Interview: 'Proposed amendments fail to address shortcomings of Egypt's 2014 constitution' - Tagammu Party head

Gamal Essam El-Din , Friday 29 Mar 2019

Tagammu Party opposes proposed amendments to the constitution as submitted by MPs from majority Support Egypt parliamentary coalition. Party head Sayed Abdel-Aal explains to Gamal Essam El-Din the reasons

Sayed Abdel-Aal
Tagammu Party Head Sayed Abdel-Aal

What was your position when the amendments were debated in parliament on 13 and 14 February?

When I took the floor I was clear that the Tagammu rejected the proposals. The front-page headline of the party’s newspaper Al-Ahali also announced last week that “the Tagammu rejects the constitutional amendments and proposes alternatives.”

Speaking in parliament on 13 February, and during a press conference on 13 March, I explained that the amendments proposed failed to tackle the very real shortcomings of the current constitution. We were clear as far back as 2014 that the constitution was far from ideal. At the time the late Hussein Abdel-Razek, then a member of Tagammu’s political bureau, described is as “a constitution of necessity”. What he meant was that the party was supporting the 2014 constitution because circumstances left it with no other option, and in the hope it would be amended at the earliest opportunity.

But what of the current amendments?

They fail to address the shortcomings of a constitution that contains many articles that need to be amended or revoked. The Support Egypt coalition took everyone by surprise when it submitted its proposals on 3 February.

They should have consulted with other political forces in parliament before submitting their amendments. After all, changing the constitution is a matter of national concern, it is not an issue exclusive to the Support Egypt coalition.

If Support Egypt had consulted with the Tagammu and other political forces it could have started to build a consensus around the changes. Now, after consulting with our regional offices, we have decided to submit our own version of the changes we think are most necessary. We will present these in the hearing sessions being held by parliament’s Legislative and Constitutional Affairs Committee. We are urging parliamentary officials to allow MPs enough time to thoroughly debate the amendments. The constitution is a document that must be dealt with carefully, and without haste.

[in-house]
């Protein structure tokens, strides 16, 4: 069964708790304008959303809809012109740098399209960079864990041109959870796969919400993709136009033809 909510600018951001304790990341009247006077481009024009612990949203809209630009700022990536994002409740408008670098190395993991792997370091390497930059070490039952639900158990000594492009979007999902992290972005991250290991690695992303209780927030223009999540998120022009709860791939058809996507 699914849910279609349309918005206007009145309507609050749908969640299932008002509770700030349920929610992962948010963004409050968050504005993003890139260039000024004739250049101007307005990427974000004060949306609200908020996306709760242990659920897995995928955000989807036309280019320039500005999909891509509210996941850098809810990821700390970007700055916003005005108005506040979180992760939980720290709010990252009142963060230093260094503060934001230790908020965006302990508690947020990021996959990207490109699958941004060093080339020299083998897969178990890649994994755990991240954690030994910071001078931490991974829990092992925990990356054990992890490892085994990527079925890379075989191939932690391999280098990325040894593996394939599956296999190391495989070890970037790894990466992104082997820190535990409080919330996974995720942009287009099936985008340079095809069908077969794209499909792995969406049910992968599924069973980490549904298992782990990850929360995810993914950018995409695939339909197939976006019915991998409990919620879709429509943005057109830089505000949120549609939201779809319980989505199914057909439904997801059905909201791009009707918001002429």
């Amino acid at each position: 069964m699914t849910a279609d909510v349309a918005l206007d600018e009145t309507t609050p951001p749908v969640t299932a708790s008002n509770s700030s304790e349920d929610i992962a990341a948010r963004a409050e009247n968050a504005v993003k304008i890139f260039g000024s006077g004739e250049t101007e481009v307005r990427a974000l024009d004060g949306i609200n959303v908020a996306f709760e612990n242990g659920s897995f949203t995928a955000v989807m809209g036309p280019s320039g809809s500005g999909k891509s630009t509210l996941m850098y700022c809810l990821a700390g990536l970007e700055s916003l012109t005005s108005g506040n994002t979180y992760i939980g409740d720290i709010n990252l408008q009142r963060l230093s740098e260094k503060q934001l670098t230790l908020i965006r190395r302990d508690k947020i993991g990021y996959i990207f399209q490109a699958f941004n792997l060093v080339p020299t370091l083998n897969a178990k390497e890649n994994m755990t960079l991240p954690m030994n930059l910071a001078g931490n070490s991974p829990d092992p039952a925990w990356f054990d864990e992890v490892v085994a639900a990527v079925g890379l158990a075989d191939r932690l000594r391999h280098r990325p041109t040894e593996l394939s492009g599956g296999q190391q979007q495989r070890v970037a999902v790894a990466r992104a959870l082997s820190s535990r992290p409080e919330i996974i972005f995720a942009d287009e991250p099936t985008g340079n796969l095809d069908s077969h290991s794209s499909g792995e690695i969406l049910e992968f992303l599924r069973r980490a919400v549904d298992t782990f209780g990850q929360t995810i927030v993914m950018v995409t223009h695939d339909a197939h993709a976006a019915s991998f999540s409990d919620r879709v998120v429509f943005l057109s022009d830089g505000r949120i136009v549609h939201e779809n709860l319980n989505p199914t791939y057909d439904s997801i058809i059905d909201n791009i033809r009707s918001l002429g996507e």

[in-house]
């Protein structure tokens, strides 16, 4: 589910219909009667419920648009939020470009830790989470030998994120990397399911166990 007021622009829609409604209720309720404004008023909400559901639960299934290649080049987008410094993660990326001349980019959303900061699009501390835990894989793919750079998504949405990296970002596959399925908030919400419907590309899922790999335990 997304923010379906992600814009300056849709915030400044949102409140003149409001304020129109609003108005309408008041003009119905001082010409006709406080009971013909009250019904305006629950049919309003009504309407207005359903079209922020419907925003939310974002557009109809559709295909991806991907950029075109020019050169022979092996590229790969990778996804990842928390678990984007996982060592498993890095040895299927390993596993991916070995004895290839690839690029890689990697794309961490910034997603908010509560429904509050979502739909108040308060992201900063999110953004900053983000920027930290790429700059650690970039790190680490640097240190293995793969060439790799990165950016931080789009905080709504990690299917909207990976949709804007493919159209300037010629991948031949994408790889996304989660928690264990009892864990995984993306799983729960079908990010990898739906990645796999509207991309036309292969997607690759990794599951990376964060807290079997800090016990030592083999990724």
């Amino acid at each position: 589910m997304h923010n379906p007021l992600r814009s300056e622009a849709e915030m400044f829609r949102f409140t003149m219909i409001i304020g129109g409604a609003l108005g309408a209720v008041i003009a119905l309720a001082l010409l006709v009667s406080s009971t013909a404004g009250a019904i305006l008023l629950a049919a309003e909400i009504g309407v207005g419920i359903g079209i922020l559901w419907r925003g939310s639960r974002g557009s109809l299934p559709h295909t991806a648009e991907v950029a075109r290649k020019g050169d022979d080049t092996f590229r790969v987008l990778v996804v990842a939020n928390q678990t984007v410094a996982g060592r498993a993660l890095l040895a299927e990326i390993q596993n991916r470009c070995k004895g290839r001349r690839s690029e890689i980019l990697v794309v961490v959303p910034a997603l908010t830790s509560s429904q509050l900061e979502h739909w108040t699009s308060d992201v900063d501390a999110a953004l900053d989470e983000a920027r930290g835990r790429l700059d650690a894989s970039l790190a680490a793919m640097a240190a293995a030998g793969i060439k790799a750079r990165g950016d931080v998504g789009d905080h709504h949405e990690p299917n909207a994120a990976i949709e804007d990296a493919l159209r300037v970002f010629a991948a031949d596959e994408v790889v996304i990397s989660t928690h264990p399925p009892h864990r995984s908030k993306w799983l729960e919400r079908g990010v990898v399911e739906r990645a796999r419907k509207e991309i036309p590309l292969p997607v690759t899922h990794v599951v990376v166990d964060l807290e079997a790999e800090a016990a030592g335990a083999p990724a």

What is your position on the amendment increasing presidential terms from four to six years?

The Support Egypt coalition has proposed that Article 140 be amended to state that “the president of the republic can be elected for six years, beginning on the day following the end date of the term of his predecessor, and that he cannot run for more than two terms.” But the coalition is alos proposing a transitional article which states that “at the end of his current term, the current president of the republic can be re-elected in line with the amended Article 140.”

What we are proposing is a transitional article that reads: “The current term of the incumbent president of the republic can be increased by two years to come to an end on 2024 [instead of 2022] and this will be considered his first term in office. He can then run for a second six-year term, ending in 2030.”

What about changes reinstating the post of vice president?

We approve the proposal submitted in this respect. What we would insist on, however, is that the appointment of a vice president not be the exclusive concern of the president but that any nominee must be approved by parliament.

Do you have any reservations on the creation of a second house?

Support Egypt has proposed three amendments in this respect and all of them show the majority coalition wants the second chamber to be a consultative and advisory body. But what is the point of setting up a second house, which will cost a lot of money, if it has only symbolic powers? What we want is a second house with legislative and supervisory power. We also want the second chamber to be limited to no more than 240 members who serve a five-year term.

How do you see the proposal to reserve 25 per cent of parliamentary seats for women?

We have no objection to the amendment.

What articles in the current constitution would the Tagammu change?

The current constitution stipulates that the government spend seven per cent of GDP on education and scientific research, and three per cent on health each year. This is impossible for any government to implement, particularly as nobody has correct figures on Egypt’s GDP.

Article 242 states that local council elections should be held within five years from the date of the constitution going into effect (18 January 2014). It was difficult for the government to implement this article and the deadline expired on 17 January 2019. Similarly, Article 241 stated that a law on transitional justice should be passed by 2016. We have a lot of flawed or redundant articles which must be amended or, in some cases, eliminated.

We need a new constitution that truly reflects the aspirations and hopes of 2013’s 30 June Revolution. We approved the 2014 constitution only out of necessity, in order to end that dark black period when a sectarian movement was able to take control of the country. Now it is time to move on. 

*A version of this article appears in print in the 28 March, 2019 edition of Al-Ahram Weekly under the headline: Beyond necessity

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